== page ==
It is here where mainstream Christianity has failed the LGBTQ+ community, particularly homosexuals and pedophiles. There are eight sections in Scripture that seem to address homosexuality directly: Genesis 19, Judges 19.17–25, Leviticus 18.22 and 20.13, Romans 1.18–32, 1 Corinthians 6.9, 1 Timothy 1.10, and Jude 1.7. I will spare you some of the details on each of these passages (because this would be a 25-minute read if I did that).
The first two passages about the attempted and successful gang raping of an individual. In the first story, the attempt is “homosexual” in nature, in that it is men trying to rape another man. In the second, the rape is “heterosexual” in nature, in that men rape a woman. Both acts are condemned, rightfully, as being terribly inhospitable to a guest (in the first story, the guest is an angel), and as being an obvious violation of human rights. Rape is condemned throughout the Bible, not just in these passages. Some have interpreted these stories to mean that God forbids homosexual sex, yet the homosexual sex that we know of today is not rape or gang-rape, it is largely consensual. These stories relate to the last verse as well: The verse is referring to the fact that men were seeking sex with angels, and that such sex amounted to wanton rape and fornication.
The second passages in Leviticus use a word that is not found often in the Bible, and typically only applies to the Holiness Code, a set of principles found in the Torah of how the Israelites were to keep their conduct separate from the actions of other cultures in their day. Further, the passages are likewise discussing rape. According to the Jewish Study Bible (p. 251–252), the same passages referred to rape, of the kind used by animals where one dog dominates another, and interestingly, the first two passages in our set are referenced as being the same kind of domination.
It is the final three passages where interpreting the passages gets particularly challenging because of how modern translators have chosen to translate the words. The first passage in Romans makes reference to works by Plato, and is referring to wanton sexually indulgent behavior, which Plato referred to as “unnatural”. In the Greco-Roman world, “pederasty,” an act that NAMBLA would approve of, where adult men would foster sexual relationships with young boys, was a dominant cultural practice, very similar to the modern-day “bacha bazi” practiced in Afghanistan. Prostitution was also practice. It is likely that these practices and the wanton nature of too much sex was the target of Paul’s condemnation in Romans, particularly considering the final two verses.
In the subsequent passages in 1 Corinthians and Timothy, the words used in the Greek refer to participants in this same practice, on the dominant and submissive side, or to participants in prostitution (client and prostitute). This is why it is likely that Paul’s condemnation was not the heterosexual or homosexual nature of the act, but its wanton indulgence.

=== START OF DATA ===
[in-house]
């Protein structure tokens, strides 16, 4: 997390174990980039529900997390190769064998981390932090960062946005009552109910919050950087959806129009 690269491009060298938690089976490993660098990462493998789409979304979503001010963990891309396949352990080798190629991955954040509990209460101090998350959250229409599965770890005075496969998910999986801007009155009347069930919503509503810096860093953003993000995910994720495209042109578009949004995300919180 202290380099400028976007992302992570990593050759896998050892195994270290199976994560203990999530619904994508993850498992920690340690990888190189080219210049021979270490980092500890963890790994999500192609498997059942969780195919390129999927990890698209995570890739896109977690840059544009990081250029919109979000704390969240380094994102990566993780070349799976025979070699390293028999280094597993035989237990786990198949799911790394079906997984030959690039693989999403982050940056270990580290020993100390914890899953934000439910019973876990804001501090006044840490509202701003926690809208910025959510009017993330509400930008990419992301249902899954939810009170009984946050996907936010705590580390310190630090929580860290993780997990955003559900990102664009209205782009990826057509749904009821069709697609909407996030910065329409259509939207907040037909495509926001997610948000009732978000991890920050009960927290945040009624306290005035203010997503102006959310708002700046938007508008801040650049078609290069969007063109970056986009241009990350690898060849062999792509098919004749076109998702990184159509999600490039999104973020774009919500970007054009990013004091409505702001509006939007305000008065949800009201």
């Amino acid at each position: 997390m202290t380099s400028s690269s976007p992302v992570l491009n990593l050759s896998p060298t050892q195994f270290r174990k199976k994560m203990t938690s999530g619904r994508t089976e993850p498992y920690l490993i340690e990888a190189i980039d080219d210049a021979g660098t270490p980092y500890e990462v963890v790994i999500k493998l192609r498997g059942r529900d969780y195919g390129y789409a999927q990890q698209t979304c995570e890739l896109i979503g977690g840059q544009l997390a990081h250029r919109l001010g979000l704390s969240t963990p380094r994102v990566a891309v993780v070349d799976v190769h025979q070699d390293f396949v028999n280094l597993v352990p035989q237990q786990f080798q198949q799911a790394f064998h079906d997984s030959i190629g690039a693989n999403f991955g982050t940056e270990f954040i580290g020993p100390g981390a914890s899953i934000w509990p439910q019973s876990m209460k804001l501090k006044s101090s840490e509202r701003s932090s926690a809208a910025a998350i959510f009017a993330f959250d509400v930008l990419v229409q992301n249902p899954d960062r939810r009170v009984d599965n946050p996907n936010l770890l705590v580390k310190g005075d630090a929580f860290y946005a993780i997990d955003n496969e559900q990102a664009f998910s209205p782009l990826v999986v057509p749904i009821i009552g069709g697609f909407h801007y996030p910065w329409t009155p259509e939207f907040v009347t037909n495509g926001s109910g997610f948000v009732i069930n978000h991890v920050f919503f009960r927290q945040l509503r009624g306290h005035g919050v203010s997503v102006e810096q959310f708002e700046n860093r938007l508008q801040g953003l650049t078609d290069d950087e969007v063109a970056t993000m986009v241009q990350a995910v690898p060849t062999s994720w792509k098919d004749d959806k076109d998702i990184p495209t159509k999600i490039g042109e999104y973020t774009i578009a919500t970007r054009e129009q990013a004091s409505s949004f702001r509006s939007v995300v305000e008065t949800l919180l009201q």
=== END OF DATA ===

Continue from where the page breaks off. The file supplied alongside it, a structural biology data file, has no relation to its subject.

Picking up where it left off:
In short, none of these passages forbid homosexual feelings. Indeed if they did, the mere existence of someone with homosexual feelings would be in itself a sin, which runs contrary to all of the other sins found in the Bible which are actions or intent to commit actions, not an innate drive. None of these passages appear to condemn homosexual sex in itself, but rather the wanton indulgence in sex, as was popular in the Greco-Roman world.
In short, biblical principles and sound interpretation do not condemn homosexuality, nor an innate sexual attraction of any kind. The Bible does condemn actions that are non-consensual, as well as “sex with children” or child sexual abuse, as children cannot consent.
The Bible also does not empower anyone to hate themselves, while it empowers us to first love God, to love ourselves, and then to love others as much as we love ourselves. If a Christian develops a sexual attraction to children, they are not inherently sinful unless they rape someone or have sex with a child. Today, we simply refer to both as rape, and in some cases, the sexual abuse or rape of a child.
If there really are Christian pedophiles who believe that being sexual with a child is moral, then they need to re-read the Bible and re-examine their thought process behind that. However, it is likewise unbiblical for a Christian pedophile to hate themselves for the feelings that they have, and that person needs to re-examine the love that God has extended to us and why He extends that love.
I once hated myself, because well-meaning Christian leaders in my life left me with the false impression that a pedophile is a risk to children and I was going to inevitably hurt someone. I hated that idea of not being in control of my own behavior, but the reality is, I am in control of my behavior. Anyone who gives a pedophile the idea that they are a monster or a disaster waiting to happen has no idea what they are talking about, of that much I am certain.